World of Music is a reverential, groove-shaking mashup of blues, poetry, jazz, and world music every Monday from 3-5pm ET on the Radiator. Online, or at 105.9FM if you’re listening in Burlington, VT.
What a gift, soft springtime flakes falling this morning!
I got up early to get ready for a recording session with the Underscore Orkestra at the VPR performance studio. They’re six players strong from Portland, OR., taking a tour of the Northeast now with a couple of stops in Vermont (Radio Bean tonight; Langdon Street tomorrow night) before hitting Montreal near the end of this week.
This is where, if I were Pandora, I’d be making similar sounding recommendations for groups like Gogol Bordello, Balkan Beatbox, The Squirrel Nut Zippers, or maybe the Fishtank Ensemble. All good recommendations.
But if you have a chance this evening or tomorrow night, I recommend checking out their set and seeing (hearing) what creative new twists the Underscore brings to the genre.
Unofficially, it’s already been here for a several weeks lurking around in the wings and waiting for a proper introduction. If you’re thinking about all of the dramatic reports of heavy winter snow in the mid-Atlantic states, and all along the Eastern seaboard in the last couple of months: none of that made it to northern Vermont. In fact it never got cold again this year after the annual “January thaw”. The rivers broke up in late January and never froze again. The only significant snowstorm we’ve had this winter came in late February, and within a day or two the warm torrential rains and sunshine came and it’s been early spring mud season ever since.
Along with the sagging snow pack of this winter’s whimpering conclusion, has melted away my anticipation for the ice-breaking, the sunlight-fueled springy optimism, and the visceral Rite of Spring rejuvenation that usually pulses through the landscape at this time of the year. I’m trying to get on board with the general glowing sentiment around here and join the frothing over the 60-degree days of the past week, but I keep coming back to “What’s the big deal? It’s been warm for the last two months – and we have at least five more months of this stuff coming!”
I am a diehard winter-lover – the more, the better- so it’s not surprising I’m feeling a little ambivalent about all of this. I never got cold enough, snowbound enough, winter-weary enough to accept the early spring as the kind “relief” other folks are expressing these days.
At least a couple of the season’s transitional mile-markers are on cue this year. We reset clocks last weekend to Daylight Savings Time. The Green Mountain Film Festival is underway in Montpelier. It’s also sugar season now, with little wood houses all over the landscape puffing out clouds of steam as vats of maple sap boil away late into the night. And the Vermont Symphony Orchestra’s annual Farmer’s Night concert at the State House came right on time this past Wednesday – the “Luck of the VSO” concert, with a lovely program of faves from the British Isles for St. Patty’s Day.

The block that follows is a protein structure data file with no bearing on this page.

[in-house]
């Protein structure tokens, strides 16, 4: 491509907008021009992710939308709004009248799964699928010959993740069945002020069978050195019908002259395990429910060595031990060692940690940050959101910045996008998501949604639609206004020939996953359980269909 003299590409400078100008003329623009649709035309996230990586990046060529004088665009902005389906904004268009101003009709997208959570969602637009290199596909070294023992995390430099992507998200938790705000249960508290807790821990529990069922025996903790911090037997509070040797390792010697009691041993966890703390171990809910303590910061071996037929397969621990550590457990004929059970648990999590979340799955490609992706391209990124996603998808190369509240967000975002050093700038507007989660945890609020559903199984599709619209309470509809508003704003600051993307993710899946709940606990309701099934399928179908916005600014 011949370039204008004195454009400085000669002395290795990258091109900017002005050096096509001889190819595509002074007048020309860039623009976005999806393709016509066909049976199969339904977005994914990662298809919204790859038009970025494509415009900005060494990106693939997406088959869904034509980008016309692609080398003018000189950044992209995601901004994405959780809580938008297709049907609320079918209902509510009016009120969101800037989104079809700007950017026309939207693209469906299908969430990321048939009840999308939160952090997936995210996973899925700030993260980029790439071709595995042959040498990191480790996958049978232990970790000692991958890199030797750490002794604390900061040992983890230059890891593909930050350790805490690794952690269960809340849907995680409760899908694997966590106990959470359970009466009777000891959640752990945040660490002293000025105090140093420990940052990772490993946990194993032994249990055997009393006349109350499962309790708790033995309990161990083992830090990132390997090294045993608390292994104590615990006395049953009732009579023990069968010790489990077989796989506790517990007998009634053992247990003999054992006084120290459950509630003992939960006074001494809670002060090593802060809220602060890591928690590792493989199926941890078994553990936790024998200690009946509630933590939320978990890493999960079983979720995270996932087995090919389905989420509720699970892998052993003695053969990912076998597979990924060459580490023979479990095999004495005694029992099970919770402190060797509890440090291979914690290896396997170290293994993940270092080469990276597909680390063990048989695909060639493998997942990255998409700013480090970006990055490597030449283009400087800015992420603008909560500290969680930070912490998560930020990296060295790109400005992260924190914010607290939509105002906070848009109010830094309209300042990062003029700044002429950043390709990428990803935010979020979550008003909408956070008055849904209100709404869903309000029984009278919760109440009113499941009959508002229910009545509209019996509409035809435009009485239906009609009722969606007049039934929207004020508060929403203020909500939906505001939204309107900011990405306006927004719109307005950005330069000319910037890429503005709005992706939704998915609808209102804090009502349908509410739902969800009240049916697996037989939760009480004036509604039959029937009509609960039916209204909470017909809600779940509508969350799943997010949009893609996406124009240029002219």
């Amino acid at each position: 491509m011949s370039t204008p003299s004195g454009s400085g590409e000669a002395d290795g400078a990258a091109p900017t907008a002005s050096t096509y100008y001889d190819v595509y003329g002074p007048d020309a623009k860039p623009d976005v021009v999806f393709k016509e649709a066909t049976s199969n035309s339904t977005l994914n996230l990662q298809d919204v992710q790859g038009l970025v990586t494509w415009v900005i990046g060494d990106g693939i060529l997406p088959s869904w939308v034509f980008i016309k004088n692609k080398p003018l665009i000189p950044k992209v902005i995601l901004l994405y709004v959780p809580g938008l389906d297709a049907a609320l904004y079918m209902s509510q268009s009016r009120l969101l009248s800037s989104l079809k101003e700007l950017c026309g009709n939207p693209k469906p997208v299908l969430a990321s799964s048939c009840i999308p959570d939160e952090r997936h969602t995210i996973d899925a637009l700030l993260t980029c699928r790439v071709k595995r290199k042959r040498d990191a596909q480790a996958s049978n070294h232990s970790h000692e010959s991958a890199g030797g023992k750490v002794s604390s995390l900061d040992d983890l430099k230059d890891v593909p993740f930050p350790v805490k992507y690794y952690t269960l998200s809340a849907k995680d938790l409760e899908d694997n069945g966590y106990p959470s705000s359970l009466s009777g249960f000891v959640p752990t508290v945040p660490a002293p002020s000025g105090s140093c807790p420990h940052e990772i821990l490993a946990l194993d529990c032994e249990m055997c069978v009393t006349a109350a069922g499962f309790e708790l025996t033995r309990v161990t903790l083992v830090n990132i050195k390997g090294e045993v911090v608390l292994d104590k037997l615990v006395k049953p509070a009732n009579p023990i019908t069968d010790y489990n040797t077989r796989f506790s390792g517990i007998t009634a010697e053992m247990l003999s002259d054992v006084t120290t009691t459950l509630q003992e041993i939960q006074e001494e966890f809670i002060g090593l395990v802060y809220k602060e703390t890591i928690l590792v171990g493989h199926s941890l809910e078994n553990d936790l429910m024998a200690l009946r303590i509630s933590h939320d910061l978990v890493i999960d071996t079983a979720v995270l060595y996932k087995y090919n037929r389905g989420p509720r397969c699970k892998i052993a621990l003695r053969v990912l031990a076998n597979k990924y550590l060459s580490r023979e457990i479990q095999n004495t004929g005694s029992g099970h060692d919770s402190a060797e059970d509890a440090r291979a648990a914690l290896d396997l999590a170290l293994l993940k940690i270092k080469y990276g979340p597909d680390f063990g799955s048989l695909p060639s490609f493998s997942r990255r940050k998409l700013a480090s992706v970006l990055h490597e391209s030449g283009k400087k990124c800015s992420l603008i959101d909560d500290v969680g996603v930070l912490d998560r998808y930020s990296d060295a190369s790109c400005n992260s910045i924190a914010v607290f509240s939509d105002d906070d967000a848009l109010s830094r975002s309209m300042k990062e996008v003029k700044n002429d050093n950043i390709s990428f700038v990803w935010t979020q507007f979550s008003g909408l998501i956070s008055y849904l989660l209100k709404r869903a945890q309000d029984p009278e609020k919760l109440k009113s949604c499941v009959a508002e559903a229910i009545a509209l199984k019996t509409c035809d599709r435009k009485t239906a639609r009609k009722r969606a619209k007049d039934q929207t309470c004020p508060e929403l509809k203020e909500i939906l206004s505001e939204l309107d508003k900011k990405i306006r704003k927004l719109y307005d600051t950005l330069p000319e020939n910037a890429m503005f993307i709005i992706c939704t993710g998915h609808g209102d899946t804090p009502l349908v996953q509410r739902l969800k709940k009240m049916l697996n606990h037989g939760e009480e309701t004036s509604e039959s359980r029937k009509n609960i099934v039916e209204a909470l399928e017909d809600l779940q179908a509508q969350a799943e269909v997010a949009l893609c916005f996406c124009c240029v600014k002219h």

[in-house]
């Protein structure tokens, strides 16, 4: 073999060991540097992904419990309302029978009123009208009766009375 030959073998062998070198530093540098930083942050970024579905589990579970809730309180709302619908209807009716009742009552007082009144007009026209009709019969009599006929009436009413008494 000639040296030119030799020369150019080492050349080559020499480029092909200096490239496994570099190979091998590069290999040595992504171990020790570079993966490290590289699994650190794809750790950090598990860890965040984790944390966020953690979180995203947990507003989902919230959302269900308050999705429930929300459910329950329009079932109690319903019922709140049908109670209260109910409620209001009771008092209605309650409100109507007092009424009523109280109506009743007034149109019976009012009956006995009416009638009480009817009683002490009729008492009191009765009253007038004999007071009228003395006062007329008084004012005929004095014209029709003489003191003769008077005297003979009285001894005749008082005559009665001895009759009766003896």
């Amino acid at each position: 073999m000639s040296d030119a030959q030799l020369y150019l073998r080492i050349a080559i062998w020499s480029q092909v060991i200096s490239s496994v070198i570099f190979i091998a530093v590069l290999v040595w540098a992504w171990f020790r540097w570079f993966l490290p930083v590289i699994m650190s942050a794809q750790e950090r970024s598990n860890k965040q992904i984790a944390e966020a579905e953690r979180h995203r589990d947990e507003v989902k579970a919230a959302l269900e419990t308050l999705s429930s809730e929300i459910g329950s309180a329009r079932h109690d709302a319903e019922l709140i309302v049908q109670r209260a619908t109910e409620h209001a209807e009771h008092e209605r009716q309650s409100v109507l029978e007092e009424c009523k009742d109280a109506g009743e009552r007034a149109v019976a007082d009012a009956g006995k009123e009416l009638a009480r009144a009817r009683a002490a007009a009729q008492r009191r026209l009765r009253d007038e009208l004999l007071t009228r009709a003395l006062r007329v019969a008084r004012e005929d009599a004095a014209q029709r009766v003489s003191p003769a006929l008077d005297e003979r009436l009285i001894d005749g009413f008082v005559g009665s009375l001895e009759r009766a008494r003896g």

Today I’ve been doing some reading and thinking about the music of springtime as I get ready to host tonight’s Musically Speaking session before the VSO Masterworks concert this evening. I’ll be talking with guest conductor Sarah Hicks and composer Richard Danielpour. Among other works, the program includes On Hearing the First Cuckoo of Spring, an optimistic work by Frederick Delius; Copland’s bouyant ballet music, Appalachian Spring; and Danielpour’s new double concerto – A Child’s Reliquary – featuring VSO conductor/violinist Jaime Laredo and his wife, cellist Sharon Robinson, as the soloists.
How I love the opportunity to refresh myself in the history of a piece like Appalachian Spring, and recall the non-intuitive nature of its title. Copland was ready to call the work “Ballet for Martha” (after Martha Graham, the choreographer who had commissioned the piece), until Graham suggested that he call it “Appalachian Spring” after a verse from The Dance, one of the fifteen poems in Hart Crane’s, The Bridge:
O Appalachian Spring! I gained the ledge;
Steep, inaccessible smile that eastward bends
And northward reaches in that violet wedge
The ballet itself revolves around a newly wed couple in the Pennsylvania Amish country, and the friends and neighbors who have gathered to help the couple to raise a new barn.
Interesting, that the orchestral suite made from the Copland’s original ballet music has nothing to do with either the Appalachians or the spring of “springtime”. In fact the “spring” in the title is actually a reference to the water source in Crane’s poem, which only incidentally became associated with the music through an offhand, last-minute suggestion from a friend. Yet it works. Can you even consider hearing that music now and not calling it by that name?
Looking forward to sharing (and learning, I’m sure!) more about the program in this evening’s event. I’ll hope to see you there.